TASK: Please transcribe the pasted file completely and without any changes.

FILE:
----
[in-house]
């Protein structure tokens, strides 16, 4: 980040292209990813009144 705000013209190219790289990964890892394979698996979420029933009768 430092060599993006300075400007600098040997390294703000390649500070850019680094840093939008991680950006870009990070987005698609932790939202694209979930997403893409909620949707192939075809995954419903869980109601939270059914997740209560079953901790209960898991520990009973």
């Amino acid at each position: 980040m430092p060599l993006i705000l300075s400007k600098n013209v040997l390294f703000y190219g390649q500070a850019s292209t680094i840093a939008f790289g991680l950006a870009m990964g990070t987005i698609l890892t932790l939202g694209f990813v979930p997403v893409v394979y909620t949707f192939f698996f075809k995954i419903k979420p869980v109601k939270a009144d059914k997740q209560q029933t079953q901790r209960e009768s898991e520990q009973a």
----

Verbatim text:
[in-house]
């Protein structure tokens, strides 16, 4: 980040292209990813009144 705000013209190219790289990964890892394979698996979420029933009768 430092060599993006300075400007600098040997390294703000390649500070850019680094840093939008991680950006870009990070987005698609932790939202694209979930997403893409909620949707192939075809995954419903869980109601939270059914997740209560079953901790209960898991520990009973």
């Amino acid at each position: 980040m430092p060599l993006i705000l300075s400007k600098n013209v040997l390294f703000y190219g390649q500070a850019s292209t680094i840093a939008f790289g991680l950006a870009m990964g990070t987005i698609l890892t932790l939202g694209f990813v979930p997403v893409v394979y909620t949707f192939f698996f075809k995954i419903k979420p869980v109601k939270a009144d059914k997740q209560q029933t079953q901790r209960e009768s898991e520990q009973a």